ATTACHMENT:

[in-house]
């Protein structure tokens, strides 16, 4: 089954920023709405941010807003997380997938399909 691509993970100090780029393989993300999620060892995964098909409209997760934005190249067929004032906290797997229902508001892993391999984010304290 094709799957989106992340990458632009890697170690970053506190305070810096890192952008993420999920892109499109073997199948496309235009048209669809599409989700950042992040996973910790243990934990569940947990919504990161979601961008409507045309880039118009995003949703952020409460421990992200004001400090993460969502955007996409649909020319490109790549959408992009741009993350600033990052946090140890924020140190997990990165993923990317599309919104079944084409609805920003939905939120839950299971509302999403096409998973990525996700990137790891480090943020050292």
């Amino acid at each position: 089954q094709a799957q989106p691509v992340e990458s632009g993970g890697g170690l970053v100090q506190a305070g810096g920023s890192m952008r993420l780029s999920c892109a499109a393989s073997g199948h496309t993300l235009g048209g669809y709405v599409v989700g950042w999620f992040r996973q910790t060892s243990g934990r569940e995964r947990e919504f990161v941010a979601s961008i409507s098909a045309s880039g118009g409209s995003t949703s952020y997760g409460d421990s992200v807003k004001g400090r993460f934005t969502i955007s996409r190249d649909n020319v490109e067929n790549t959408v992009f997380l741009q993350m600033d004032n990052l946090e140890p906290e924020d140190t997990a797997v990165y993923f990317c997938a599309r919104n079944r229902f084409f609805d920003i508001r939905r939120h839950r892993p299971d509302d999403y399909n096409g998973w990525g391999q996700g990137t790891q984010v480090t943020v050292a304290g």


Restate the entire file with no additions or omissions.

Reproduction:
[in-house]
């Protein structure tokens, strides 16, 4: 089954920023709405941010807003997380997938399909 691509993970100090780029393989993300999620060892995964098909409209997760934005190249067929004032906290797997229902508001892993391999984010304290 094709799957989106992340990458632009890697170690970053506190305070810096890192952008993420999920892109499109073997199948496309235009048209669809599409989700950042992040996973910790243990934990569940947990919504990161979601961008409507045309880039118009995003949703952020409460421990992200004001400090993460969502955007996409649909020319490109790549959408992009741009993350600033990052946090140890924020140190997990990165993923990317599309919104079944084409609805920003939905939120839950299971509302999403096409998973990525996700990137790891480090943020050292």
């Amino acid at each position: 089954q094709a799957q989106p691509v992340e990458s632009g993970g890697g170690l970053v100090q506190a305070g810096g920023s890192m952008r993420l780029s999920c892109a499109a393989s073997g199948h496309t993300l235009g048209g669809y709405v599409v989700g950042w999620f992040r996973q910790t060892s243990g934990r569940e995964r947990e919504f990161v941010a979601s961008i409507s098909a045309s880039g118009g409209s995003t949703s952020y997760g409460d421990s992200v807003k004001g400090r993460f934005t969502i955007s996409r190249d649909n020319v490109e067929n790549t959408v992009f997380l741009q993350m600033d004032n990052l946090e140890p906290e924020d140190t997990a797997v990165y993923f990317c997938a599309r919104n079944r229902f084409f609805d920003i508001r939905r939120h839950r892993p299971d509302d999403y399909n096409g998973w990525g391999q996700g990137t790891q984010v480090t943020v050292a304290g």